Sterling Daily Gazette from Sterling, Illinois on February 15, 1888 · Page 4
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Sterling Daily Gazette from Sterling, Illinois · Page 4

Sterling, Illinois
Issue Date:
Wednesday, February 15, 1888
Page 4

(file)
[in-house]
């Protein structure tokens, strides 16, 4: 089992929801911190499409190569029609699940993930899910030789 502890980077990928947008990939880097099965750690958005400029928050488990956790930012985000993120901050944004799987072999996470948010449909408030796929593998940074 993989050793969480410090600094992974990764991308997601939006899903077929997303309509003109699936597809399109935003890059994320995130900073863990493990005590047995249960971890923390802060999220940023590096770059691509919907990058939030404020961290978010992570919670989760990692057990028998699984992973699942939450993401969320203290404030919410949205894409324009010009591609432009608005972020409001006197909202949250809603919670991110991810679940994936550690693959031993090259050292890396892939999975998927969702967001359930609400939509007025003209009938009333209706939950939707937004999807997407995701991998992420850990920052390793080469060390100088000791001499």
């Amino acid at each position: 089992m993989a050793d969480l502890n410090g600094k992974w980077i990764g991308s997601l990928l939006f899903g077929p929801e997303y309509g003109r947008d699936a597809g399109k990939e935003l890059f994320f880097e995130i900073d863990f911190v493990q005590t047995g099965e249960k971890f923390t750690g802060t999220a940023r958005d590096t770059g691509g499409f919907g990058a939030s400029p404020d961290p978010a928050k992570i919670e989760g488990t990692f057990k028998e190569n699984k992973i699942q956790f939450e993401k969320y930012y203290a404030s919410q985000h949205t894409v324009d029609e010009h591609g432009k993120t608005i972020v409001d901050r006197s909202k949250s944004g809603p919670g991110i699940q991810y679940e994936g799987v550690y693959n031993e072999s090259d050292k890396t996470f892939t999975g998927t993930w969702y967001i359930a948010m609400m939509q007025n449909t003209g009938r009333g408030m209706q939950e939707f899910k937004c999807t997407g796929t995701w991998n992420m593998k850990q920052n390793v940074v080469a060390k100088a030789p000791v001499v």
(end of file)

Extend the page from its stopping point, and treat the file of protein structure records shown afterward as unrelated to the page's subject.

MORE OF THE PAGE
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THE ETKjTING GAZETTE: BDKBSDAT, FEBRU :1EY 15 18SS. 14.—Theodore Trouth was re • visited by »nrpr;il of his Lutheran .Sunday school friends from Sterling, it being a teachers' meeting. Joseph -Spear had a good mare to die a few days ajjo. Tho dance which was to hare been held at Edward Currier's on the 8th inst. was deferred to a later date owing to the injury received by Mr. Will Chllds, who had intended being present. • This is a good time of the year to cut down to cut down the hedges anrl willows along the public highway to the required height As the road com missioners hare given until the first of May for the owners to comply with the law, as yet we have seen but few who have dona anything toward the work. There is no doubt but that mary of the grades would be in a better condition if the trees along side of them were cut down so as to let the sun in to dry them up. Many of John Pippert's Methodist friends from Rock Falls were out to his place last Tuesday night and had a very enjoyable time and also had a pleasant sleigh ride into the bargain. Miss Jesse Scott bad one of her cows smother to death by getting into a hole in a straw stack and the straw tumbling over on to her. There .la talk of starting a Sunday school in the Sturtz school house as soon as spring opens. This Is a good , location for one, as many could attend who otherwise would go to none, as they live too far to attend in town. We think more ought to be said about those who throw their ashes into the street. There are about ten families in Rock Falls who continue doing it and we farmers who have to pass over them with a loaded sleigh find It -very hard pulling indeed in crossing the same. We are glad to learn that Mrs. Terhune has been improving of late. We sincerely hope she may continue. - We think Coloma will have a dog bill to pay this spring. We hear of two or three who have lost shoats by a couple of roaming dogs, who have been on the rampage for the past few 'mouths. Henry Gerklns, who lives on Diion avenue, went out to bis barn a few mornings since and found one of his good horses badly cut. He thinks it was done by a knife in the bands of some person. To injure a dumb animal to vent out wrath on its owner is one of the most contemptible pieces of work ever-known. A couple of marriages are on . the tapis which will be consummated nt •no distant day; in fact, a short time. More In our next. Deer Grove has had an awakening to Prohibition that terminated more successfully than was anticipated. Mr. Frank Andrews was there Friday and Saturday nights. S. T. Shirley made one of his telling speeches on Saturday night A rousing club was organized of over thirty members and many more are expected to come In the ranks aoon. Sledding for the past month has been just excellent; in fact, all that could be desired. Calculations are being made for a big time at the debate at the Uolder school house for Saturday night. The question for debate Is, Resolved, that' "High license IB more destructive to intemperance than Prohibition." John Pippert Is getting up a petition to a new road which he wishes to havelaM, he living off from a road and has no public highway outlet., He ought to have one and we hope that the commissioners will grant the prayer. Mr. and Mrs. Judson Rogers have decided to go to Colorado where their two sons are, and will go as soon as they|can possibly make arrangements, they have rented their forty acre farm to Mr. Robert Mcllmoyl,' who will convert it Into a fruit and garden farm. Mr. and Mrs.'Wtn. Cogswell and Mr. and Mrs. John Phelps, of Rock Falls, were out in the country to-day taking their last sleigh ride. what hjirt. The Advance Woodman Lodge had their oyster supper and sociable at the Banes school house Saturday night. It was largely attended and an excellent occasion Jwas the result; the attendance being composed of the members of the lodge and their families Mr. R. F. Shirley has a well which he has just had lowered 12 feet by From Mrs. Barclay MrPher.son is quite poorly. Some time last fall she was compelled to have one of her tops amputated owing to a cancerous nature of that member. Later on it waa decided by her physician that a second operation was necessary In order to remove, if possible, all vegtige of the disease. It now seems that this was a failure, as her whole system seems to be 1m- ju"? in iinn the in i-fUMi CMIIln ln»rr> I PI win hniTiir I (<~r-'ip i.Tr-^,,,1 (he old im-c Intprp.'fd. As Jw- >J FrcKy trn|» l (Mid lirr nul.I no lonci-ri- inn fl'ii>.!i.-i!. soil on the top of it. MACK QtTKKHOHAIN. A leap-year party of east Rock Falls, goe« up to Dixon Wednesday 1 night to take their oysters provided the snow holds out. Miss Mamie Urove, of Sterling, was out on a visit to her parents in Hahnaman, spending Sunday there, Mrs. Oilman Parker, Mrs'. Davis, and MM. Daveler, of Sterling, spent a day last week at Mrs. Hermon Tenney's and Mrs. H. M. Barnum's. The great "day foi farm renters is fast approaching, th_ first of March, the day when the grand general move . iamade by them. There will be a prayer meeting held at MrJCharlea Sturtz'a to-night,and one will be had every Tuesday evening aome where In that aection.JMr. Will iSteadman baa been appointed leader Publlo meeting will be had at the school houae every two weeks on Sunday afternoons. ' ^Mr. HermonTenney and sister Mlaa Emma, received word from their sister Mrs. Frank P. Bell, of Mass., that she la coming west to pay them a visit aoon. Several of the young folks from Empire were over to the lyceum last Saturday night. We are sorry to note that Mrs. Henry Barnum la very sick with lung trouble aad pleurisy. Mlsa Mabel Arey, of Rock Falls, has .been oat visiting her friends In our tof^^d aiio took In the lyeeum. jfWlUFfulb, of Sterling, spent f with his mother and brothers in ,JC«itmorenoy. Stock Is not bringing as high price at the public sales ia they did earlier ia tha winter. At a recent gale fresh eow. cold from »)7 to «ao par hand. There will b* a aeries of Prohibition meetings heid at the GoMer school Statue commencing next Monday night, having them oaae a wesfc. Mi. & T. the flittrt oa», Ptof. Com* MM! Drtr Ursvr. Those witnesses who went to Morrison as witness on Swan Peterson's trial returned home Wednesday. We understand Swan has a term of six months to serve out in the County jail. Mr. Dawson is very low again. A priest from Ohio Station was around among our people this week. We hear there will be services in Tarn- picOj next Sunday by the Rev. Father Fanning, from Ohio Station. Mrs. Coleman was called to Tampico this week on account of the illness of her father, Mr. Ford. Mrs. Bradley has been notified to stop sailing beer. We soon will have a model town. Fred Eyster waa arounfl again this week. Some of our young folks tripped Jrne light fantastic at Bernard Long'sJfues- day evening. Thursday q ls Central Ex. day. Our folks aro geting ready to receive visitors. In regard to the correction made Jan. 3lat. to a statement made by Art in reference to the exhibition at Deer Grove, where my worthy antagonist claims I tried "to throw a cast of odium on their excellent school," I beg to say, |when I spokeJof two stages of performances, I did not have any reference whatsoever to the school children, for I think they performed their parts as well as was expected. But as I was there at both entertainments, I saw conduct carried on that should have been prohibited by those in charge. First, the stage of performance that took place In the boy s dress- lug room the evening of the 5th, but I will say here it was not carried on by school children, but by some, of the outsiders employed in helping to moke up the entertainment. At the entertainment held on the llth, the audience did not keep order at all; after the obscene language carried on at the door over the misplacement of a ticket which was hardly quieted down without blows on the part of the parties, we had the second stage of performance, which- consisted of a fine old Irish ballad struck up in the audience, at which time the audience reversed in their seats and all faced toward the place;from whence the song come, until loud words and polluted language put an end to that part of the entertaining amusement. All this time the original stage was deserted from the curious eyes of the audience. Now the one who offered to correct this statement and Is ashamed to sign his name, we do not blame him, for most anyone would be ashamed to put such a statement of correctness in the columns of any paper; but what makes it more surprising Is to think of hia trying to make a correction to an item he knows is too true, and can- be proven by the audience of each evening, especially Jan. llth. Hut maybe that accounts for him being a little re- aerved in signing his name to such an article as that, where he had to root up the bottomless pit and even strike boldly across the ocean to good old Connanght and give It as a comparison to Deer Grove. Well, as long as he didn't see or hear of any of the distur- bances'which took place Jan. llth, we consider facts and suppose as long as he is deprived of a name, probabilities are he may be without ears and eyes, as I do not think he -constitutes a whole man. I think some of the essential qualities are wanting. Hoping to hear what he has to say for himself, I remain anxiously waiting. Feb. AHT. From Clyde. 14.—William Detra, Jr., who Mcl'heraon has been short time, and is from Franklin Grove. Mr. C. E. Goahert left for Havnnna on Monday, to aid his brother in adjusting the loss of his grist mill which was burned on Saturday last. The GAZETTE now reaches this place on Monday instead of Saturday as formerly. How is this V L. F. Eaaterbrook and wife left for New Orleans on the 8th to visit friends and seek a wanner Mimate. They will return about the first of June. On the following day M. A. Wood and Jacob Hart left for the same place but Mr. Wood will visit a brother at Houstm Texas before his return. Dr. H. M. Freas was called to Cedar Rapids Iowa, a few days ago to see Jo Mathews, who is quite poorly. This shows that the Doctor's services are appreciated abroad as well as at home. George Mull went to Dlxon on Saturday last to get a girl to do house work, but failed to find one. He thinks a young man could find plenty. Mrs. Elliot Crouch of Iowa, is visiting friends in 1 this vicinity. , Callie Beebe, who has been in the employ of A. B. Puterbangh for a long time buying stock, has changed his business,, and In the future will buy butter and eggs. He is located under Knapp and Ltvingood's store. Callie needs no introduction from us where he is known. Dr. W. A. Gray was called to Savanna on Friday last to see a sick brother. Revival meetings commenced in the M. E. Church on Monday evening. An unusual amount of freight is being shipped east on the C. B. & N, R. R. Five trains followed each other on Sunday, with only a few minutes between each train. David Senneff who is now in the hotel business in Morrison, has rented the hotel of Dr. Walters and will op<n up about the first of April. EXTRA Ho«- niiptnlnrm Mak* Ti-ii. "This Is n KiiHMan Bnmovnr," said ths head of I he Kusslun department nt TiC- fnnyS, III nnstver to a question. "This is the last we hnve. We did not import liny more this season. People In this country don't know how to use them. They Imagine that n samovur is to make tea in; whereas ten in Russia—where tea is made In perfection—is always made In an earthen teapot. "The Biunovar ought to bo engraved on the Russian coat of arms. Kvcry.Rus- sian, from the peasant to the czar, has a samovar, but the samovar IB only to heat the water for the tea. This center tube yon notice," he continued, removing the covpr, "when in use phould bo filled with lighted charcoal. I usually advise persons to start, the charcoal in the range and put it lighted in the samovar tube. The space around this tube is filled with cold water, the samovar is placed on the table, and in a few moments the'water begins to boil. Russian ladies always prepare their t«a themselves at the table. An earthen teapot, with a, small box containing tea, Is always placed beside the lady at the head of the table. She first turns a little boiling water in the teapot to heat it; then she turns this out and puts in the tea. She turns boiling water over It and Instantly turns this out—it is merely to wash the dust off the tea. This done, she turns on the tea sufficient water to make it quite strong, covers it with a napkin, and leaves it fur a few moments to draw. Then she fills each tea glass partly full ot this strong tea anil fills it up with boiling water from the samovar, regulating the strength of the gliiss of tea to the taste of the person to whom it is served. "Russians do not drink strong tea. All tea is served In thin glasses set in metal frames, like Turkish coffee cups. A tea gloss and holder Is a popular gift from a lady to a gentleman. Water that has boiled over fifteen minutes is considered unfit to make tea. All tea is served boiling hot. Cold tea is an abomination. It Is not known in Russia."—New York Tribune. (Trilli wnr-ls nln:i'-t sliuiitc'd: '-\Vl didn't yiT^ln' inp plrtnro.l in h<T ffin M.-irins wide: lipr month rxritoTnont was iiitenofi. nlnln herself ns the Tnkma (he la_st out of his month, she i ili.In': ycrshiKitlt? Who! t |t»"_X PW Ynrk Timp«. lives on the Teller farm, caught a wolf on Saturday night last.' The wolf traveled 1J. miles with three heavy traps to his feet. Mis. William Milnes fell on the ice last week and broke one of her wrists. A party from Malvern visited Miss N«llie Hoover on Sunday last The . Malvern literary had a full house on Wednesday evening. The subject for debate was that a protective tariff is a detriment to the country. Decided in the affirmative. The young men are beginning to drop away one by one to their places among the farmers, where they have been hired for the coming season. Jos. Robertson, of Ustlck, Is going to build a large barn this summer. Some of the Clyde carpenters are beginning throat prevails in on It. Considerable sore Clyde and vicinity. A. L. Orator lost a valuable brood mare on Monday. She was horned by his bull. Jos. WOOQ>, tax collector, was visiting friends In East Clyde on Monday John M. Dletz Bone Circulating Library. "I want to borrow a 'frontal' honel" "I'm florry I can't accommodate you, Mr, but the 'frontnls' are all lonned out." "Well, give me a string of 'vertebras' Instead." . ^ "In one moment, sir." This 1 short conversation occurred in the "bone room" of the College of Physicians and SurReons, where a large number of disarticulated skeletons are kept and loaned out to the students in the some manner that books are lent from a circulating library. It is a novel Institution. The bones are numbered, labeled and placed in order npon shelves around the room. An attendant la always on hand acting In the same capacity as a librarian. It is his duty to keep track ot the bones lent, to enter them upon books and to see that they are returned uninjured. During th» day scores of students flock in and out of the place carrying packages of strange appearance in then- hands or sticking out of their coat pockets. They contain human bones of all shapes and sizes, which they ore returning to or taking from the "BoneCirculating Library." By this means they are enabled to prosecute their studies at home. Some of them may be seen going through the streets carrying fragments of skeletons uncovered In their hands. Kvery student is entitled to a complete skeleton after having dissected an entire subject, but during the prosecution of his studies it Is a great advantage to have separate bones to study, and hence the establishment of the circulating system.—New York Evening Sun. Dealing with * Cyclone. A few evenings ago a party of young people who had lately returned from a trip to the Arkansas hot springs were visiting an old Irish lady in Brooklyn, a relative of most of them. She had never - In Ui-r-Hjit of «IO ii Wmk. No\v, II st.'iniis to rennnti that if a stenographer in- type writer Is worth $5 a week thi>; nli<- might- to be worth f 10 a work m-xt yi-.-ir. nnd it seeniH to mo that any consnli-r;it«> emploj-er would recognize the enormous improvement In thp work done, i-nil on the ccncrnl principle of equity ami honesty see Mint the compensation was also inrrciised. The moment 11 (drl finds herself in the regular ret eipt of $10 n week, where does she st'incl? . . She 1ms ii certain Income of $520 a year, which Is nt least $150 more than the average clergyman, In this country or any other country, receives. She has as big pay ns tliree-llfths of the bookkeepers In the big commercial houses of New York. Her Income Is quite as laree as thousands of salesmen and clerks upon whom are dependent families, and if, as many of them do, she becomes so expert, and therefore so useful, I might almost say so necessary to her employer's success, nnd assuredly to his comfort, as to earn $15 a week, she hns it In her power to defy the world, to rlress well, to stint herself In nothing that one in her position should need or desire.—Joe Howard in New York Graphic. _ Field for Literary Beginner*. "What Held is there In literary work for * young man or young woman who has PDine ability and yet has 110 knowledge of how to begin?" was asked of Richard Watson Gilder, editor of The Century. "The only way fora beginner to do Is to begin. To become a professional writer practice is necessary." "I want to know what field there Is today for magazine writing." "For people without literary reputations?" • "Yes, people who want to make a reputation—who want to rise in the profession; it Is fnst becoming a profession In Itself." "Well, tho most constant demand Is for fiction. A lieglnner always has tho opportunity for practice in the field of short stories, and out of this ho can graduate into a serial writer, a novelist, publishing either lu the magazines or in book form, or both. In this way the writer of stories has an advantage over the dramatic writer, in that-he can (as Mr. Brander Matthews says) make his brief essays and try them on the editors and on the public, whereas iuthedramntle art in this country he does not get the chance that he docs abroad, where they take one act plays from beginners. That Is one reason why there aro so many good writers of notion coming up all over the country nnd why there are so few dramatists, because the former hnvc n chance to practice—to try I heir experiments upon the 1 public—and Hie latter have small chance." . "Has not that been the case with almost all of our fiction writers of the present generation; they began with short stories and then blossomed out as the rose?' 1 'That hns been the rule. Some of them have never got fairly beyond the short story stage, but If they write good short stories they have gained the 'rewards of fame "—New York Mail and Express Interview. THAT HACKING COUGH can be so quickly cured by Shlloh's Cure. We guarantee it. O. A. Oliver & Co. 1 Cold last night; four to six below zero at six o'clock this morning. CATARRH CUBED, nealth and swee breath secured, by Shiloh'g Catarrh Remedy. Price 60 cents. Nasal Injector free. O. A. Oliver & Co. i __ A runaway on Fourth street this morning; no especial harm done. BenewH lier Yonth. Mrs. Phoebe Chesley, Peterson, Clay Co., Iowa, tells the following remarkable story, the truth of which Is voijch- «d for'by the residents of the town: "I am 73 years old, have been troubled with kidney complaint and- lameness for many years; could not dress myself without help. Now I am free from all pain and soreness, and am able to do all my own housework. J owe -my thanks to Electric Bitters for having renewed my youth, and removed completely all disease and pain." Try a bottle, 60c. and 91, at Strickler & Boor- ses Drug Store. One warm day don't bring summer. Wort b Knowing. Mr. W. H. Morgan, merchant, Lake City, Fia.. was taken with a severe cold, attended with a distressing cough and running Into consumption In its first stages. He tried many socalled popular cough remedies and steadily grew worse. Was reduced In flesh, had difficulty In breathing and was unable to sleep. -Finally tried Dr. King's New Discovery for Consumption and- found Immediate relief, and after using about a half dozen bottles found himself well and has had no return of the disease. No other remedy can show so grand a record of cures, as Dr. King's New Discovery for Consumption. Guaranteed to do just what is claimed for It.—Trial bottles free at Strickler & Boorses Drugstore. formi, !>m are nurpa*"rt hr tie urirvr of Invention. Those who tire In no,>,l profitable work that cnn he done whlln livini* nnmc qJiouM nt OHCP *pnr| trjclr a'Mr*^* to lla! !''tt & C-o,, f'nrUfirtf]. Mnin", anil rvy">ive frrf In! Information how either wx, of all sc/p.'i ran I-an fromj.l to ?'.'5 per day an<l npwanls'whereve tlioyllTO You nrp started free. rspUn! n.-»i re fjiiired. Som» hjvp m.-ulo nvor svi m day at this work. All SII<T«M. S. M. BEECH ER, PLUMBER, STEAM —AND— GAS FITTER. Iron, Lend, Onlvert and Sewer lr»ipe. A Fall Line of Brmnn «o-m*. F.nglnr Trimming*. A« Pump* and Pump Repairs, Gas .nd Oil Fixtures. NHQP OPPOHITR POMT WFFK K OI» FOURTH HTRKRT WHY DOES not some manufacturer make a soap that is cheap in price, and good in quality, has often been aslcrvl. Thnt question has been practically answered by Messrs. N. K. Fairbank & Co., of Chicago, who have happily combined quality and cheapness in the Santa Claus Soap. It washes so well and so easily, that it will not make the weekly washing A OAT astrophe to be dreaded. Santa Clans Soap has been thoroughly tested, arid for all kinds of washing, whether linens or laces, dishes or clothes, floors or curtains, knives or sheets, woolens or.cottons, it has no equal, and—it is cheap. If you do not want to DIB before your time and have life go HARD while you live, avail yourself of whatever lightens and facilitatei labor. A good soap is a household necessity. Wherever Santa Claus Soap has been sold, the testimony is the same, viz.:— "it is the best." Your grocer is an enterprising man and probably has Santa Claus Soap; if he hasn't he'll get'it for you. Special Sale for 2 Weeks. OTa.'tale Hilaa.erLS.si3a.d. Corsets. Now is YOUR GOLDEN OPPORTUNITY To Purchase these Goods at Much Less Than Regular Prices. have Just Opened We New Prints, New Ginghams, New Black Dress Goods, New Stamped Scarfs, Splashers, Tidies, Tray Cloths, Pillow Shams, New Linen Collars and Ruch- We can mgs. save you 25 cents per yard on every yard of Black and Colored Dress Silks. WE ARE THE CHEAPEST DRY GOODS HOUSE IN STERLING. Beat in the World { BUTTERICK'S PATTERNS } Be B t in the World. Ny CARPENTER & CO; Please let sales. us have your real estate The reign been long. of the coal dealers baa SLEEPLESS NIGHTS, made miserable bv that terrible cough. Shiloh'g Cure Is the remedy for you. * O. A. Oliver & He has raided in Clyde ' in regard to it, Th« young folk« enTigirt" Sir or seven yean*. | ened her with the most entertaining The mild *eathflr of 'the last two storles ttw * knew, and at lost the gentle- days haa Deduced the she of the snow ; IT Jv. r^Sir^^JS ^S oan * 8 - - • wMcn had burst upon them as they were descending a rugged and precipitous mountain buck of the hot »prings. He described how they first "became aware ot Its approach bjr means of a low grumbling and whistling -which seemed to come from every aide; lhut presently their ruuleu became frightened and tried to kick them Oran Champlin is Oiling his ice house thlq week. Robert Jones is hauling lumber to a barn. A. A. James Is hauling lumber bwlW a Urge granary this spring. AMMON. afSV* 3 ** "»*«*• tlde Bhliuh »Porona Plaster. to off their Uacka; that, not succeeding, they oegftu to gallop headlong down the steep O. A. OBT« 4 Co. T or cheat, UM Price M cento. adlong down the steep aides or the mountain Ju uncontrollable terror, the cyclone pursuing them oJonelr *nd becoming niora terrible etery Mooud •nd at last howUng a* U with baffled Kg* when they r«*Qhe4 • plAc* <rf Valentine day Is over and victims of "comics" can have a year's rest. Bnekleo's Arnica Salve. The best salve IB the world for Cuts, Bruises, Sores, Ulcers, Salt Rheum. Fever Sores, Tetter, Chapped Hands Chilblains, Corns, and all Skin Eruptions, and postively cures Piles, or no pay required. It is guaranteed to give perfect satisfaction, or money refunded Price 25 cents per box.-> For sale byS trickier & Boorse. Yesterday there were more valentines sent out than ever before*at Sterling. SniLon'B VITALKEH Is what yon need for Constipation, Loss of Appetite, Dizziness and all symptoms of Dyspepsia Price 10 and 76 cents per bottle. O. A. Oliver*Co. i ; We publish no real estate transfers but what are genuine. "The best on earth" can truly be said of Oristg's Glycerine Salve— a speedy cure for cuts, truises, scalds, burns, sores, piles; .tetter and all skin erup- fions. • Try this wonder healer. 28 cts Guaranteed. O. A. Oliver & Co. The Chimes draw a full house. WOULD YOU BELIEVK it? We are daily guaranteeing Kemp's Sareapartlla to thep«ople for cleansing the mood and giving a new lease of life. Price 91. A R. Hendricka. 6K , A wSatern editor baa spent six years writing a book entitled, "How to teat glue. An easy subject to stick to; but in the preference he says however, he knows no better remedy for coughs and colds procured by sedentary habits, than Dr. Bull's Cough Syrup. Dam meeting in the Council Rooms to-night. • • Important— All persons afflicted with rheumatism, neuralgia,aore throat pain in the back or limbs, sprains, bruises, etc., should be informed that sale by all druggists. Price twenty-ttve cents a bottle. The Blaine excitement is on the increase. It is puzzliug to politicians as Delphio oracle to the old fellows of twenty centuries ago. Beware of worthless imitations of Dr. Jones' Red Clover Tonic. The genuine cures headache, piles, dyspepsia, ague, malaria, and is a perfect tonic and blood puriller. Price 60cents. For sale by O. A. Oliver. May the well soon yield^an exhaustless supply, of natural gas BIIIT.OU'S COUGH aud Consumpton Cure is sold by i s on a guarantee. It cures Consumption. O. A. Oliver & Only Remedy foa, Contagious Blood Poison. PJt^^aa^^i^^as?^ -' - »rtte« : poiso . "»> tre»&d by the D«§I phynk-liuii, and used Tarloun klnili of remedies, but ri'colvuil no .ub.umlal relief. I flnallv tried tho Swift It U said the Crown Prince will not lire but a short time. • CBOUP, WHOOPING OOCGH and Bronchitis immediately relieved by Shlloh's Cure. O. A. Oliver & Co. 1 Persia is suffering from a famine. THE REV. GEO. H. THAYKK. of Bourbon. Ind, says: "Both myself and wife owe our lives to SHILOH'S CONSUMPTION CURB." O. A. Oliver & Co. 1 Two lynching In Illinois (southern, of course) yesterday , CoL B. H. KleMr, editor anil proprietor of the OpeUta. Ata., "'««. unffer of Anguil 8. 1W7, writes! " When I irai • young num. ihronith Indiscretion, I oon- tr»ct«l it dtsoiuw which Tim «iick to me for years. Some five or tu yrars •'"S" ?^fi, tr ?"^" a wltb P»J I: ». w" to make It dlnlcult for me to »ulk. Having Bdvortlsod the S. S. S. In my paper forseri!ral years, I concluded I would try It lo «ee fl there was »ny emoacy In thu mcdlolne. ~ To Trade. A well improved farm, In Whlteslde Co. of 140 acres to trade for .Neb.— or Kansas lands. Strike quick If you want it, it Is desirable. tf F. B.HTJBBA.BD. ce LU & O. CO CO LU CO Several of our exchanges compliment Starling apoa its present pro* p«rHy &od tyturt urap«a(K *r»»ij» COIT t. <m ovti.i OIT BCGOT r»nrr Friday, tun II !o I l.utih 5 , ' . . Y«ik.» o.,>c I j,kc. !lrc»u« »„<! f™-.^? v j" ll ' l »»ir n««»"r. Dru. K3 • "tltor." On« Cow and Job U done. YOUR BUGGY About the tlMiM FOR ONE DOLLAR COIT S HONEST Alt you ,ol» t 10 puin, |M , „„, bu>• a pJiil »«« o, b. ISiii'Si&'KS.'Si'iSnS'K irta.(Soat bennae vSen . m »aler »nd beiulnt «4 ),k. >e otfctr. Mcrh it ar. oar «Itnl> .nd»ulhori«rd b «rfltn u.. tla 9 Ituril, Our Shade* are toe 1-ateit Sijlci uicd In the E»rt now txromlM B> jsoputa lo Uu .Wot, «nd up it,h thfrSSS Try ifls bnui<] of llOStST ri.ST auj 1 vou«3 wvtr nyttt IL Toil to UM »ix u uouiou HOUSE PAINT COIFS FLOOR PAINTS WOHTOBTSTICKf Sold by O. A, OH w * Co. Ihoold malady. Aru-r <-ip«,rloi.clii« the KuodenVcts I mint nay I am satlsllrd with the remit. I am lutlj-clfiht yearn of ui;o and I fe«l now like a roung Ulun am | i. un ",, 0 ,„ the cusp when nccensarr ret up from ilx to eight thousand om« without »ny Inron. Tcnleace. I lead you thin without sulk-lw- Mr. V. Woehr.Jll North Avenue, CtilcnRa, nnder date of June 12, IStf.wrltn: '-Idcvia Kmi'duty tothuik you for the curu I ro- celved from your excellent medicine. I contracted a vorj n'venj CMO of blood poisoning about two year* ago. Hearlug of your medlolue, I went to «drug itore, tha proprietor of which periuailud mo to buy • preparation of hit own. which ha Bald was • pure euro. J used ill bottle* of hli «u!t »nd crew worse all the time. At last I got dlngUHted uid deipalred or a cure. I mot a f rleod who told mu that your medicine had cured him. I went to the same drug_lrt again and demanded your medicine. Hu reluctantly told ma twelve bottles, and I am now uerfectly cured. I write this for the benefit of sufferers, to prevent their belnir deceived by falae representations. I thank you again fo»tue beueat derived from jour tnedJemu." . Dr. J. N. Cheney, a prominent physician, residing In Eilavllle, Bc'hloy County. Georgia, tu a letter recounting the Infallible BucceM he luu la curing contnglous blood poison Si)!?* to £** "tensive practice, writes i •Those who know the almost Inevitable, permanently dangerous effects of mercurr will welcome your.dlncorery of 8. 8. a as a boon to humanity. Tue medlcnl profession, always wary of proprietary medicines, B coming slowly, and lu some coswi hecroily. to toe use of 8. 8. 8. In coses of blood f'~ order. Of cour«e . poisoning In Iti worst form blood of over}' disorder," TreatlM on Blood and Ski tnedlclno that cure* ust purify th» fro*. in Diseases mailed TUB Swnrr Bnciric Co.. Draww 8, Atlanta, Qo. <§- Schiffmacher, •Ha,v& on, "hand, a, "big stock of Live Oedar (Posts, the lest Jtfichigan Soft (Pine Lumber, all Tdnds of (Building Material, Sash, Qoors and (Blinds, Coal, Lime, Cement, Hair, etc,, etc. Everything at Lowest J&ar- Icet (Prices. A big advantage in dealing with us w that 'you can get your loads with- i out going over the railroads. Nicest klad of Square and Klot JTluk- «t», tor garden fence*. | nB t received E. B. FAOEY & CO. PLUMBERS, STEAM & GAS FI17EBS IS* •i, » |4 I*. S? i J • ATTENTION! I Invite your attention to the fact that I have H AVE NOW IN THEIB EMPLOY MB. JOHN BOCKLEY. recently In the employ of J. 8. Johnstons as Plumber. We also have arrangements jvlth WALTKB A. FACET an expert Plumber, now with E, gajgrot In the best plumbing establishment In Chicago In case ol any fine or oitra work, to assist us? WeiSe prepared to make contracts and furnish material for all work In the Flumblii ? , Steanfand Ga» Flttinx Hue. and ker u in stock Iron, lead and wer pipe, brass goods, pumps, &c., Sx. ; every' WOBTH OF BOOTS i SHOES OJ the very best quality, which I will sell at and befow COST, an i wish to retire from business. I kindly Invite everybody, and especially my old customers. to ooma and profit by this sale. This la no catchpenny aflalr, but It Is a g § Fair and Square Sale, -And as I have a lanre stuck ot First-Class Boots and Shoes, you wlU have a chance to get such bargains that were uuver heard of belore. GOTTLIEB HEKMLKB. 11T Kant Third Mtreet. T. K. FACKY, who has been In business here almost continuously for the last thirty-two years will superintend the work^ ills quallflcatloml as a mechanic are too well known ?o need com- Hi cut, HIIOP AT XHK STAND FACIYBICCK.ST£BUN0,ILI. Porissa Is tetter than ew. and should bo In the Iwrads Qgb H AVE YOUR BOOKS BOUND ATTHB OAZSTTW. BINDER 7. llloAtratlo rliat to bur, and wh for boneu Ions, nnd ntarly lio p«™ CuluJ I 0 ™ 'oeet It, and DMBlna; low«J ! ^ _ Price of GUIDE onlvlOctula, L,ine JMo. 1.